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Israel’s Popularity on the Wane

Though not in Ghana!

Marc Tracy
March 08, 2011
Ghanaian soccer player John Paintsil in 2006.(Haaretz)
Ghanaian soccer player John Paintsil in 2006.(Haaretz)

The bad news from a new survey of more than 28,000 people in 27 countries is that only three countries are more negatively viewed than Israel, and they are Pakistan, North Korea, and Iran. (What, everyone forgot about Libya and Belarus?) Israel was viewed negatively by a growing majority of respondents in the United Kingdom, Spain, Australia, Indonesia, and even Canada (!). The good news—aside from the fact that the survey was conducted by the BBC, and therefore easily, if not very usefully, disregarded if you are of a certain political bent—is that Israel still has friends: The four countries with the most positive views of the Jewish state (not including the Jewish state itself) are the United States, Russia, Ghana, and China.

A slim plurality of Americans who view Israel positively comes as no surprise. That Russians, despite historic (and waning) anti-Semitism, should feel sympathy with a state with a huge population of their co-nationalists makes sense. And China? China loves the Jews.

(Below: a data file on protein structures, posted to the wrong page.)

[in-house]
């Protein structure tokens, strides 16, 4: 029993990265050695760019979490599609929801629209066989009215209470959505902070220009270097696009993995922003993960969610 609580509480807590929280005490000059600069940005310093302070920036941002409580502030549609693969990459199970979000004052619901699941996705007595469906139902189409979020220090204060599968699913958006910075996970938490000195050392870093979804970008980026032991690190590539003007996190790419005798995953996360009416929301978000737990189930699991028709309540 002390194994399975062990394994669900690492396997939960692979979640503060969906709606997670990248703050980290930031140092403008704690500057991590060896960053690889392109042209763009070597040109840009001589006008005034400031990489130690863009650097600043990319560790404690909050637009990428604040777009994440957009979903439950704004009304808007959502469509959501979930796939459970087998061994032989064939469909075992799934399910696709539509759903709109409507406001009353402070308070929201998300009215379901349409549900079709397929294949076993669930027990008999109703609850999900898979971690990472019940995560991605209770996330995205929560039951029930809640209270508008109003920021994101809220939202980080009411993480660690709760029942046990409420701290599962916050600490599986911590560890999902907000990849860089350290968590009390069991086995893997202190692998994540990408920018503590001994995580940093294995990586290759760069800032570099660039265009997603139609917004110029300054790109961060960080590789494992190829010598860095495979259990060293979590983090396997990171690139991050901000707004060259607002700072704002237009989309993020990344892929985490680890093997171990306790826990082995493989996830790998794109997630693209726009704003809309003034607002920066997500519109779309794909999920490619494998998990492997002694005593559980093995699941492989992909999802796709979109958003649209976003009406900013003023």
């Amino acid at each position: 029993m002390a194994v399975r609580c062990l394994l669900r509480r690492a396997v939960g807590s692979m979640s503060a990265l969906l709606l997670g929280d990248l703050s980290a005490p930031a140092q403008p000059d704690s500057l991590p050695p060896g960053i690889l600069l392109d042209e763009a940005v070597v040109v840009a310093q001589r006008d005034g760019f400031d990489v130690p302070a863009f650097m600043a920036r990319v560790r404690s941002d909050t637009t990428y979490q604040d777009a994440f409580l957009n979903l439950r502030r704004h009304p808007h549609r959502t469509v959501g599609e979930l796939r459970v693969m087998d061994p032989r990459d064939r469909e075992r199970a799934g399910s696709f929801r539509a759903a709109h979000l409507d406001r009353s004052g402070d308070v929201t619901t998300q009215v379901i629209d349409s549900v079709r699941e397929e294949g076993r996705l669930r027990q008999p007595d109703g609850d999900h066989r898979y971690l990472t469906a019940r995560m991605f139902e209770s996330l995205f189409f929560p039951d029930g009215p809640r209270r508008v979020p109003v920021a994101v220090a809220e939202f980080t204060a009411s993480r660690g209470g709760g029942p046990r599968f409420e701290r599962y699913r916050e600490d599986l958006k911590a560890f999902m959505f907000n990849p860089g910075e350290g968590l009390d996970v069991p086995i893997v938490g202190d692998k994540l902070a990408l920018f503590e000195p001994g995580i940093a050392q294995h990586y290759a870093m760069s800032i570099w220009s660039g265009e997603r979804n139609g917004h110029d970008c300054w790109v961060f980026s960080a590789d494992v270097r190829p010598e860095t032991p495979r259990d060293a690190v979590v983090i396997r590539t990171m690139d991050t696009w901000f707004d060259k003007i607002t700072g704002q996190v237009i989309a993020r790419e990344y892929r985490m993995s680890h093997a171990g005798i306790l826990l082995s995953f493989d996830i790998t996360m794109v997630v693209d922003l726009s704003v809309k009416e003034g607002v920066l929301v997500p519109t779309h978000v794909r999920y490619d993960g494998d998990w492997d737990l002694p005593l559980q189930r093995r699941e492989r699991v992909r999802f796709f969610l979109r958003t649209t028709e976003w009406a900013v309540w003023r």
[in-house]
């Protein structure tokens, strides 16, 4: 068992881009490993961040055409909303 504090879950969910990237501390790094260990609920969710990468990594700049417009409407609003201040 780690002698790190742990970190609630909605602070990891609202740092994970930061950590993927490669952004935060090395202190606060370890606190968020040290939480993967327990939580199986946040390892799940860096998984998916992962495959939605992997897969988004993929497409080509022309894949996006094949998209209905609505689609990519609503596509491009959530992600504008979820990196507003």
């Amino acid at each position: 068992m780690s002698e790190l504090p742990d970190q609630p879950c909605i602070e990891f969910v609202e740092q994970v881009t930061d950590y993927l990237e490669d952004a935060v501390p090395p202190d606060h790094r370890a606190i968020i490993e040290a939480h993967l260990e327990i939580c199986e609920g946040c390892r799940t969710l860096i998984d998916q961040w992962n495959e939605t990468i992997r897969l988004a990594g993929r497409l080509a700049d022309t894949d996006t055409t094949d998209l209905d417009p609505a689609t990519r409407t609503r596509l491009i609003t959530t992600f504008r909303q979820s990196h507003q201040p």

Which leaves … Ghana. My theory is simple: Soccer. John Paintsil, who famously pulled an Israeli flag from his shorts and waved it in celebration after scoring a goal in the 2006 World Cup Finals (in honor of his club team, Hapoel Tel Aviv), was playing for his native Ghana. Also, Ghanaian Jews. Go Ghana.

Marc Tracy is a staff writer at The New Republic, and was previously a staff writer at Tablet. He tweets @marcatracy.